Tower Hill School freshmen Ellen Kettler is ranked seventh in the nation in her division after she competed in a national horseback competition.
The 14-year old Brandywine Hundred resident placed seventh place out of 75 riders in the beginner-novice division at the Wellpride American Eventing Championships in Wayne, Ill.
To qualify for the championship event, a rider must be a member of the United States Eventing Association and must place high in recognized events throughout the year. The categories are dressage, cross-country and show jumping.
Eventing is one of the three equestrian sports represented in the Olympics.
For dressage, the horse is controlled in certain, difficult steps by very slight movements of the rider. Kettler had to memorize a five-minute routine that includes making the horse ride in a pattern in a ring, halt, trot, walk, turn and circle. The tests are not always the same.
For show jumping, she had to quickly try to negotiate courses she has not seen before to memory and get her horse to then jump it. Once a rider and her horse go off course, they are eliminated.
For cross country, Kettler faced a mile or two of jumps, fields and forests that she hiked in order to familiarize herself with the ride.
“For the level that I do, you have to be able to manage your time very well because for people my age, horseback riding can’t be their only occupation,” Kettler said. “They have to manage it between everything they’re doing for their school, finishing homework, keeping up grades.
“I just think it’s great because you’re taught to do something with an animal that you can’t talk to, besides giving aids through your body language,” she said.
Ellen’s mother, Karen, said this sport takes a lot of mental preparation.
“Some of these jumps are high and some are them are scary looking. Some of them are constructed in order to scare the horse so that the better horses will jump over them and the lesser horses won’t,” she said. “So, she has to be really brave. She has to really concentrate and she had to have a good memory.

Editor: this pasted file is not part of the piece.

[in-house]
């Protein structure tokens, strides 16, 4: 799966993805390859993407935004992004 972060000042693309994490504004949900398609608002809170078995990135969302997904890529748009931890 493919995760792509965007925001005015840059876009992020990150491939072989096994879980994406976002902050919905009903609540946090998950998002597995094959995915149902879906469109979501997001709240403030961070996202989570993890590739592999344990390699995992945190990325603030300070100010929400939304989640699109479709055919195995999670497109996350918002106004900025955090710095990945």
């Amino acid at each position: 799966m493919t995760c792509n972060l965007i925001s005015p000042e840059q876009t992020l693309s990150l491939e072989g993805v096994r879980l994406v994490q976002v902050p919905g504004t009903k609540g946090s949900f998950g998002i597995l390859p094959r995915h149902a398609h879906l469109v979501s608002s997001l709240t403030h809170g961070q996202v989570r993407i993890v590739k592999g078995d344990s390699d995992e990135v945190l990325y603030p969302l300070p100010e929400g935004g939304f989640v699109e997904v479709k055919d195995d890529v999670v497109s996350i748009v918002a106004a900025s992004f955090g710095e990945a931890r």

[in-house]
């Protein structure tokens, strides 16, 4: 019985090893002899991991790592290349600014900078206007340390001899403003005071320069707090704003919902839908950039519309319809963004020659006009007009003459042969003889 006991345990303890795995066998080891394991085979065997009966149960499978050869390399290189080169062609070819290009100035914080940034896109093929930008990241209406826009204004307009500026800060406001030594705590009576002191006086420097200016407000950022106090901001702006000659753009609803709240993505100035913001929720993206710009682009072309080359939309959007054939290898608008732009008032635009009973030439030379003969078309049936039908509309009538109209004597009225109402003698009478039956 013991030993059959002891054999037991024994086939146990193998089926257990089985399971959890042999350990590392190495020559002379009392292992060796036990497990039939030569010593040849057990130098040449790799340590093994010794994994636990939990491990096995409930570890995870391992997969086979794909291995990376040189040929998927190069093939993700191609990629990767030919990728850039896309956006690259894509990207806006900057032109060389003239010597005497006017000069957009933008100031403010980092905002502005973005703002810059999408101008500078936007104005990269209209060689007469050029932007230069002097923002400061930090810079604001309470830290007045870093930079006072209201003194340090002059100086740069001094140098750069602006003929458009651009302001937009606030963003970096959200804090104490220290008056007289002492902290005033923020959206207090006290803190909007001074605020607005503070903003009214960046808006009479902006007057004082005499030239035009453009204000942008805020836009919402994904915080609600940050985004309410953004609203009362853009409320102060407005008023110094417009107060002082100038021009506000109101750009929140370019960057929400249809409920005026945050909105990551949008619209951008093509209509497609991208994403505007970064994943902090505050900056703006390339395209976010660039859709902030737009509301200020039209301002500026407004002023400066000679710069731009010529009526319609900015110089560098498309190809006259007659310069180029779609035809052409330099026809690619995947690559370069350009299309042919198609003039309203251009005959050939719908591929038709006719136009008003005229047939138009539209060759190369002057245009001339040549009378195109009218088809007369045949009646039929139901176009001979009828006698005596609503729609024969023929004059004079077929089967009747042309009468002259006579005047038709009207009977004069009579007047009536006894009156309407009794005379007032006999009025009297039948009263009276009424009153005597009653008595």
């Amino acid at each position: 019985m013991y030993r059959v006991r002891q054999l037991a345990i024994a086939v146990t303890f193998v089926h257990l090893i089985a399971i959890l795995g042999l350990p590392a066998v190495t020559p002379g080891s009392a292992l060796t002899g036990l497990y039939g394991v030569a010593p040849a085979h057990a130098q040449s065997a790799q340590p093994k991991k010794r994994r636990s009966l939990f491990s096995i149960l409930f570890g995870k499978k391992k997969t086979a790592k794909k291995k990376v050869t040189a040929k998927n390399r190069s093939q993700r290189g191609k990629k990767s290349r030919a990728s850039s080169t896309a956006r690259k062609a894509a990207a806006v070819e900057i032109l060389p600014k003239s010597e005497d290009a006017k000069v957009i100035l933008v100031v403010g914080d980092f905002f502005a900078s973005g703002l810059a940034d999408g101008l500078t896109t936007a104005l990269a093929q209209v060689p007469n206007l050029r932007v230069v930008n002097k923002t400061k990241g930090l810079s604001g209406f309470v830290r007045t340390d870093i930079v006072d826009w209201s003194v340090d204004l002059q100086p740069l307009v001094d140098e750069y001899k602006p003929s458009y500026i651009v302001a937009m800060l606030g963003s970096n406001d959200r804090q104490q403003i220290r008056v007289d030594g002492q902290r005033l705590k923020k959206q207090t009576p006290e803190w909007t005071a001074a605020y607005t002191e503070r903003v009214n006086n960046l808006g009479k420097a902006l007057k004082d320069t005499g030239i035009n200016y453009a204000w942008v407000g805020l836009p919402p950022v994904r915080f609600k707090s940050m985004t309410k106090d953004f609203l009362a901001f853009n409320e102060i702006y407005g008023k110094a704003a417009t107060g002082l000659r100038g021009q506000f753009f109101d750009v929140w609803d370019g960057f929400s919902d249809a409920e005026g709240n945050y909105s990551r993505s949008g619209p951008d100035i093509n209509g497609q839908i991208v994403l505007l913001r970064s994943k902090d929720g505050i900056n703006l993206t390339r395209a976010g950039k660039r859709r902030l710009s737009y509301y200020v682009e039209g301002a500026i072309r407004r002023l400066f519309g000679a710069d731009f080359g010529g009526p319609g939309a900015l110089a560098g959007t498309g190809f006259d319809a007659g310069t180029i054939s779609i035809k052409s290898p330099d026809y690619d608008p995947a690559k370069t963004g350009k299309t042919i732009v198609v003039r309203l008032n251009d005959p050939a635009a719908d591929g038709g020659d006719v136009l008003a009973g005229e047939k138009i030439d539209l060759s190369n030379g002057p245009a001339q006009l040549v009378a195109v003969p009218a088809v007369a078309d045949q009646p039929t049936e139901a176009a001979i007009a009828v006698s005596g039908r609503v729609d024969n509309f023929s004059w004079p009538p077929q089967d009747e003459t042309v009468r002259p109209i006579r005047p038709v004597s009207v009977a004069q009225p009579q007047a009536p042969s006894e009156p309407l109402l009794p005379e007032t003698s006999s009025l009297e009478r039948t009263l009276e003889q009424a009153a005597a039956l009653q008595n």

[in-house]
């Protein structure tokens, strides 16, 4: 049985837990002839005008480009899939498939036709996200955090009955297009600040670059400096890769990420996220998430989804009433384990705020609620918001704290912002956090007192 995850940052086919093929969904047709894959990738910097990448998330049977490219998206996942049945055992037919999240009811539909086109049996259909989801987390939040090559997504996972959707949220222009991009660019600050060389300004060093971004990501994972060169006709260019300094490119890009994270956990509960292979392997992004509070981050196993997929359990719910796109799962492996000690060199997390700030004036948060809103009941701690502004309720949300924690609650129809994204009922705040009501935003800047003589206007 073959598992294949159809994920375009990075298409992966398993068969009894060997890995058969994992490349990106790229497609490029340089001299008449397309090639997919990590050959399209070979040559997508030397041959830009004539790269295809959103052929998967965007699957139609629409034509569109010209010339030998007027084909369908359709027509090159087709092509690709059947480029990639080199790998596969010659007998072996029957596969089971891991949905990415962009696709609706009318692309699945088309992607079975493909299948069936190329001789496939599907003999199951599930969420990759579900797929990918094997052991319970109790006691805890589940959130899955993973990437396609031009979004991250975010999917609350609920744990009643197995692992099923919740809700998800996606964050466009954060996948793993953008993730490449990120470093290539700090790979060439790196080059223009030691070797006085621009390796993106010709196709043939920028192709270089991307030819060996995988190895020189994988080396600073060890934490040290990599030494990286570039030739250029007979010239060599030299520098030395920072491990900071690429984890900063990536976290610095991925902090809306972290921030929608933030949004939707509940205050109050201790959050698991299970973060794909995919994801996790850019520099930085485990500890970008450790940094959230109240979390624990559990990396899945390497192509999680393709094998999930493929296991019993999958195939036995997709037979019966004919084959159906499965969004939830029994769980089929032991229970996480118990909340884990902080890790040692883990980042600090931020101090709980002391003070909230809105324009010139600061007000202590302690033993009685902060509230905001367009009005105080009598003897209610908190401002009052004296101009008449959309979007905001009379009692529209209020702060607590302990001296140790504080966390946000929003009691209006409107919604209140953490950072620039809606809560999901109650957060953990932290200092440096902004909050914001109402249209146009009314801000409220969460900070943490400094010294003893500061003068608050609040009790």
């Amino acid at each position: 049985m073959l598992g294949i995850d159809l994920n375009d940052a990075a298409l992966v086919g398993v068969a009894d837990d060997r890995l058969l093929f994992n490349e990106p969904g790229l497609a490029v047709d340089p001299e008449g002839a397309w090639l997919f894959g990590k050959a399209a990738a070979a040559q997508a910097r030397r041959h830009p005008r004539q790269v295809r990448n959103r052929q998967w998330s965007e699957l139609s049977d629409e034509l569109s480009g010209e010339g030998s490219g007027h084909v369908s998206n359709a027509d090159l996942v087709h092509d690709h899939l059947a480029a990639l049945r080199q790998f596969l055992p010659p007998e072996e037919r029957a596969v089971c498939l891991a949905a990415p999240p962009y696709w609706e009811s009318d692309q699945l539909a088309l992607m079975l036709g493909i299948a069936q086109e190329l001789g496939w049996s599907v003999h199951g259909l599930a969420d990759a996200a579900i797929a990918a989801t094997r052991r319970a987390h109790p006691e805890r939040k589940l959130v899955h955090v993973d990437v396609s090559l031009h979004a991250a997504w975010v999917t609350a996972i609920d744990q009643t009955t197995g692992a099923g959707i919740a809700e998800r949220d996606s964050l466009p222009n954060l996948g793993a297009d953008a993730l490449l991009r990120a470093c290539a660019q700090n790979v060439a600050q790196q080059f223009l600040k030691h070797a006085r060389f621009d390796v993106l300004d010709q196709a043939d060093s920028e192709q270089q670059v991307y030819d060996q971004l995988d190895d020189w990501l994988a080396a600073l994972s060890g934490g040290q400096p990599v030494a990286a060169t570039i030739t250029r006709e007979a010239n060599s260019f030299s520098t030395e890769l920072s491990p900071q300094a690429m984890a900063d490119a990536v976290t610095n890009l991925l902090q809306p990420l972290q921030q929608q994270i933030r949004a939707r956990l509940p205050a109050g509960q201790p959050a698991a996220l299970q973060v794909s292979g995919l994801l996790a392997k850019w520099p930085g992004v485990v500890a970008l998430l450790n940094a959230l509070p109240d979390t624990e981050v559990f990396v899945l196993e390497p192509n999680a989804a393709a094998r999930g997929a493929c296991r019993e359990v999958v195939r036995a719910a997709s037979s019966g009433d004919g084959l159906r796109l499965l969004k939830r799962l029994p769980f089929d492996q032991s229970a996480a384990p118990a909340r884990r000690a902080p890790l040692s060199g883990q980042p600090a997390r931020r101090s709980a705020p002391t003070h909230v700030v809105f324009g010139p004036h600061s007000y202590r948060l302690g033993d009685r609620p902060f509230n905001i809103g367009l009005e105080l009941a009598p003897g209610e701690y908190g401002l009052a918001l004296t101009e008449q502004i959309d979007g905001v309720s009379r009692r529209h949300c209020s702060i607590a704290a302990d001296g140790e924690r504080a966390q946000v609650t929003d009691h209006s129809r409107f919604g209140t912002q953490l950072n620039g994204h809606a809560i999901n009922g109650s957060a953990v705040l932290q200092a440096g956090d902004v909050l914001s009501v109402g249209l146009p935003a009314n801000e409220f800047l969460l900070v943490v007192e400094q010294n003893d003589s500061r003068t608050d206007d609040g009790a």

“She has fallen off plenty during competition. You fall off, you get back on and keep going. There’s never a second to say, ‘Oh, I quit.’ Or, ‘I fell off. Ouch.’ You have to keep going unless you’re injured.”
Each week day, Kettler devotes about four hours to her favorite sport at Broad Run Farm in West Chester, Pa. where she works with trainer Erika Nesler and takes care of horse, Ace of Spades.
“Only about half an hour to an hour is actual riding,” Kettler said. “The rest is just taking care of him.”
Because of Ace of Spades’ small size, he is somewhat of an underdog, Kettler said.
“He came from a dealer in Texas and had been left in a field for three months,” she said. “He ended up being really great. Ace is exceptional. He was not bred for the sport, which requires a certain movement of the horse for dressage. Ace has to work twice as hard just to even look like he belongs.”
She and Ace, a 9-year-old gelding, have trained with Nesler for the last two years and they compete out of Broad Run.
Kettler is planning to be in small shows in December, and in January and plans to compete as the defending champion in the Fox Crossing Jumper Series in Cochranville, Pa.
She is working to qualify again this year but she’s aiming for a higher division.
Karen Kettler said she is grateful to Tower Hill, which requires all students to play sports, for being flexible in terms of Ellen’s horse riding training. Ellen plays volleyball for Tower Hill in the Fall and tennis in the Spring.
For the eventing championships, Tower Hill allowed her to take off the first week of school off make up the work, Karen Kettler said.
“They believed in what she was doing,” she said. “I don’t think she could have concentrated and come in seventh if Tower Hill had not supported her.”
by Antonio Prado, The Community News
published with permission of The Community News